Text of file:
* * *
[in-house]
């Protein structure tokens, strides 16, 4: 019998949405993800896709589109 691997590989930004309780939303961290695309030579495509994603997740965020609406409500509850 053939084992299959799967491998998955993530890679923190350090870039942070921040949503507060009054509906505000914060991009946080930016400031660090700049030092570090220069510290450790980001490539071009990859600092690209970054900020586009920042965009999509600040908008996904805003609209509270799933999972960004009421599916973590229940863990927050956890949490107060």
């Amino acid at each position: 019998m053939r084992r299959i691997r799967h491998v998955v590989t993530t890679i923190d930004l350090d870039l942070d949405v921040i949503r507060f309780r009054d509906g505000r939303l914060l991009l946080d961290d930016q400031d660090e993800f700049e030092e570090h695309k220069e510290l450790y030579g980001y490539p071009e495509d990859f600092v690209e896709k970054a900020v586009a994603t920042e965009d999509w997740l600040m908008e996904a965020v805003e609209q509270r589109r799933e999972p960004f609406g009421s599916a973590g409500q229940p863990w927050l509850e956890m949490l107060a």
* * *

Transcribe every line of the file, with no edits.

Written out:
[in-house]
């Protein structure tokens, strides 16, 4: 019998949405993800896709589109 691997590989930004309780939303961290695309030579495509994603997740965020609406409500509850 053939084992299959799967491998998955993530890679923190350090870039942070921040949503507060009054509906505000914060991009946080930016400031660090700049030092570090220069510290450790980001490539071009990859600092690209970054900020586009920042965009999509600040908008996904805003609209509270799933999972960004009421599916973590229940863990927050956890949490107060």
């Amino acid at each position: 019998m053939r084992r299959i691997r799967h491998v998955v590989t993530t890679i923190d930004l350090d870039l942070d949405v921040i949503r507060f309780r009054d509906g505000r939303l914060l991009l946080d961290d930016q400031d660090e993800f700049e030092e570090h695309k220069e510290l450790y030579g980001y490539p071009e495509d990859f600092v690209e896709k970054a900020v586009a994603t920042e965009d999509w997740l600040m908008e996904a965020v805003e609209q509270r589109r799933e999972p960004f609406g009421s599916a973590g409500q229940p863990w927050l509850e956890m949490l107060a």